An incurable disease called ‘banana bunchy top’ has wiped out 60 percent of Malawi’s bananas and the remaining 40 percent is already infected and may die within a year, researchers say.
Bvumbwe Agriculture Research Station chief pathologist Misheck Soko, who has done extensive research on the crop alongside other scientists, has since warned that unless government intervenes quickly, the banana population could be extinct within a year.
“This is the most dangerous disease in the world for bananas. There is no known cure. As of now, 60 percent of bananas in Malawi is gone and the remaining 40 percent is infected and going,” said Soko.
We could not immediately establish bananas’ official contribution to the Malawi economy, but Soko estimates it to be around two percent of gross domestic product (GDP).
In some districts—despite its non-organised type of cultivation—banana production or marketing is the most important income generating activity for farmers, according to a 2004 study.
The study says 50 percent of farmers’ incomes in Nkhata Bay come from bananas—the second most important crop in the district after cassava.
In Mulanje, bananas—the third most important crop there after maize and cassava—contribute 43 percent of farmers’ incomes.
Banana bunchy top—first noted in Malawi around Thiwi area in Nkhotakota in 1994 but confirmed in 1997—is caused by a virus which is spread by an aphid called Pentalonia negronervosa.
It is spread from one area to another is through the use of diseased planting materials.
According to Soko, once the aphid attacks a banana plant, it will show signs within 35 days and within one year the plant dies. He said the disease spreads within a distance of 20 km in a year.
As a solution, Soko said, farmers must uproot all bananas in the country and start afresh with clean planting materials.
He said the ground around them should not be tampered with for three years.
Soko said Bvumbwe Agriculture Research Station has clean materials, but cannot give them to farmers because they are not uprooting the infected plants.
He said the Minister of Agriculture should pass a decree that all bananas be uprooted as a way of enforcing compliance.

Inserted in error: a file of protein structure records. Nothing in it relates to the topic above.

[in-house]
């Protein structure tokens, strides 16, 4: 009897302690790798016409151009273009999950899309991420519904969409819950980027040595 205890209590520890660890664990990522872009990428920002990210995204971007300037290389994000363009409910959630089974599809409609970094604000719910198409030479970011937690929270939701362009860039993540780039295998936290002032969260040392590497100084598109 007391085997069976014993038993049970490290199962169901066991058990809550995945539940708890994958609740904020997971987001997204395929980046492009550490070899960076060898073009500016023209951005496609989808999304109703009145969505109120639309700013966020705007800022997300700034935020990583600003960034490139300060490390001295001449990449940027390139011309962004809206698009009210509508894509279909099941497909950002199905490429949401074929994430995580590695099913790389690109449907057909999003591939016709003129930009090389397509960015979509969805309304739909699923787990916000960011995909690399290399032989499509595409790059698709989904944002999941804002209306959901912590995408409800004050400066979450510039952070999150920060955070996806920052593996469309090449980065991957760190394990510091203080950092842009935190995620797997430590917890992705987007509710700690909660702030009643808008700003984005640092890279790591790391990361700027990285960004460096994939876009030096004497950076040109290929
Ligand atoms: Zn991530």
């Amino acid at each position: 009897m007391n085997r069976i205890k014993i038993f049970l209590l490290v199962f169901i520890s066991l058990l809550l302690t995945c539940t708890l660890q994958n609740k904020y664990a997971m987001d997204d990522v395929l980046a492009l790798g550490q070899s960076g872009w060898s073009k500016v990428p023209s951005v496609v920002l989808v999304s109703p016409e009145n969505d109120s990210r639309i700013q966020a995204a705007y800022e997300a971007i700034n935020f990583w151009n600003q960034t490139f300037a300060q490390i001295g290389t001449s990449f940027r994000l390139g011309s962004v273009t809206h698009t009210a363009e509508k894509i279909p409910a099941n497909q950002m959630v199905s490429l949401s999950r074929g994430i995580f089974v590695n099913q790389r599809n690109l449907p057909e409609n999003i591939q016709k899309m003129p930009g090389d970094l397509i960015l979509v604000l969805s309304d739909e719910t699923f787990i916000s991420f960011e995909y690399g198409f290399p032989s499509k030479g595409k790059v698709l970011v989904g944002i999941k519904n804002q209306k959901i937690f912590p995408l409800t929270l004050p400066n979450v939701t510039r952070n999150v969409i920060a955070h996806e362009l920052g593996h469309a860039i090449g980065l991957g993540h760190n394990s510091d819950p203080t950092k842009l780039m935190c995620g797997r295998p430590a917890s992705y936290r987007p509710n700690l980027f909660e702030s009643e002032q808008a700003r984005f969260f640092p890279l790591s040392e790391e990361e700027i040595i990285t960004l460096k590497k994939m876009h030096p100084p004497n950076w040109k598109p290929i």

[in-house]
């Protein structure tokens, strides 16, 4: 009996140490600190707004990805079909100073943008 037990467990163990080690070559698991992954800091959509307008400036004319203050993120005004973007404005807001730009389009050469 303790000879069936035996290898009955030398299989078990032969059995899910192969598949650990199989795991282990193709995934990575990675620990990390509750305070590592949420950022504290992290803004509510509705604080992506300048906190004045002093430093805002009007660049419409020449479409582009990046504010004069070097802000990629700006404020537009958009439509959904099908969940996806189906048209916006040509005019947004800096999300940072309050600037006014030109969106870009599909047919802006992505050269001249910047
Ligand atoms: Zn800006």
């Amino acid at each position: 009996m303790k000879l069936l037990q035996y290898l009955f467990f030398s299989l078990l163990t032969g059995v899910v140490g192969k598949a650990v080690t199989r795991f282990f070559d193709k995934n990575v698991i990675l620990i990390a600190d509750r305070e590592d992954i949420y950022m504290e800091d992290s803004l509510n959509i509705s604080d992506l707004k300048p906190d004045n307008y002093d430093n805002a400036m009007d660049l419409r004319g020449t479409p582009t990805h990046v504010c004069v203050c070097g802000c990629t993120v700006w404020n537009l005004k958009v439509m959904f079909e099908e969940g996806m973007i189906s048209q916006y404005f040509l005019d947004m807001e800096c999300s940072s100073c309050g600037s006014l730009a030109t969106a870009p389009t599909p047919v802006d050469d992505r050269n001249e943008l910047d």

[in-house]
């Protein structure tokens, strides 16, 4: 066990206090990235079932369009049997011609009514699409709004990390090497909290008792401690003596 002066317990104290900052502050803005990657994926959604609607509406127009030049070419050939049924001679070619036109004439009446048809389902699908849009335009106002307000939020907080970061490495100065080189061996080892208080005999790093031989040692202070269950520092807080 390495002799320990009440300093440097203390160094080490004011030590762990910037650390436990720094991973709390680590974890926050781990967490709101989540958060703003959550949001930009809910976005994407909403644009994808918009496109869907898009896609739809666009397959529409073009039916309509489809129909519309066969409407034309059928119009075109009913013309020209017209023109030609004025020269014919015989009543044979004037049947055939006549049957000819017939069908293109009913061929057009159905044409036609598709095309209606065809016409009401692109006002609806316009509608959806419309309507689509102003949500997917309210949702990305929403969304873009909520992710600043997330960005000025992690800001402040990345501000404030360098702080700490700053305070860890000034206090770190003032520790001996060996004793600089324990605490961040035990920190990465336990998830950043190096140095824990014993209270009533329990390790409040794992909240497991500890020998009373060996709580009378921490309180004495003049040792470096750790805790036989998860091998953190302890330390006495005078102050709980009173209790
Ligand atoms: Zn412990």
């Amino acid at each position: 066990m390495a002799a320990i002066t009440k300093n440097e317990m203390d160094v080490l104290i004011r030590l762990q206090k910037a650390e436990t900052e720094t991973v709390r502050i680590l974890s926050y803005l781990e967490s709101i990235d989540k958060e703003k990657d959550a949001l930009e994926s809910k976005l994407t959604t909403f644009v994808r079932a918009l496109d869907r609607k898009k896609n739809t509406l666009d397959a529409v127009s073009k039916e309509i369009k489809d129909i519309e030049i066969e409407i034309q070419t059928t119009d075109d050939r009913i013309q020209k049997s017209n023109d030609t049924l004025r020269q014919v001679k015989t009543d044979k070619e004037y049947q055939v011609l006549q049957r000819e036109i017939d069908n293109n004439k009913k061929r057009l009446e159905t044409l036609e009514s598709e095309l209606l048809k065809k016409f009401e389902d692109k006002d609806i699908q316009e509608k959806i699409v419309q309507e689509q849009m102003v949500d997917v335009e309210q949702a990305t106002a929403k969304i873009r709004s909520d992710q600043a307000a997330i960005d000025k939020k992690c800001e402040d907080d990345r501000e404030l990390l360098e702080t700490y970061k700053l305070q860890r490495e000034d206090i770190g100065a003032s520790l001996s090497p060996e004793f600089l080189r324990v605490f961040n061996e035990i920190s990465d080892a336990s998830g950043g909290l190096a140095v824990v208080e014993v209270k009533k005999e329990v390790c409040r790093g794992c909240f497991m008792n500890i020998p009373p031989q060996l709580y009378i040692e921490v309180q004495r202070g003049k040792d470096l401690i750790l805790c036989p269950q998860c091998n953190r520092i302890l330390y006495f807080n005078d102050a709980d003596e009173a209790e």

Soko said the disease has already wiped out bananas in Nkhotakota and has spread to the other banana growing districts of Thyolo, Nkhata Bay, Karonga and Mulanje where it threatens to wipe out the fruit grown over 308 000 hectares of land in the country.
A 2009 report by Bvumbwe Agriculture Research Station on the previous control efforts and the way forward for the disease; faults government for not sensitising the public to the disease and showing laxity on multiplication of clean suckers to give farmers and save the crop.
Chairperson of the Parliamentary Committee on Agriculture, David Luka, has accused government of keeping the disease as a secret.
He said the committee will summon Ministry of Agriculture officials to explain the development.
In a written response on Thursday, Ministry of Agriculture spokesperson Sarah Tione said the ministry has been encouraging farmers to uproot the suckers.
“Currently, the ministry is in the process of looking for alternative ways in tissue development to assist stems that are already grown since this is a virus disease,” said Tione.
One of the farmers, George Phwitiko of Thekerani, who has been growing bananas since the 1980s, said in an interview that uprooting the suckers is a tiresome job and asked government to come up with another strategy.
Chief Khwethemule of Thyolo said in an interview this week that the disease has ruined people’s ‘gold mine’ in that district.
“Bananas are more than a fruit to us. They are our source of food and income. Without bananas, we cannot buy clothes, maize and send children to school,” said Khwethemule.
According to a 2005 report by New Partnership for Africa’s Development (Nepad) and Food and Agriculture Organisation of the United Nations Comprehensive Africa Agriculture Development Programme (CAADP), banana production began to drop in Malawi in 1994 because of the disease.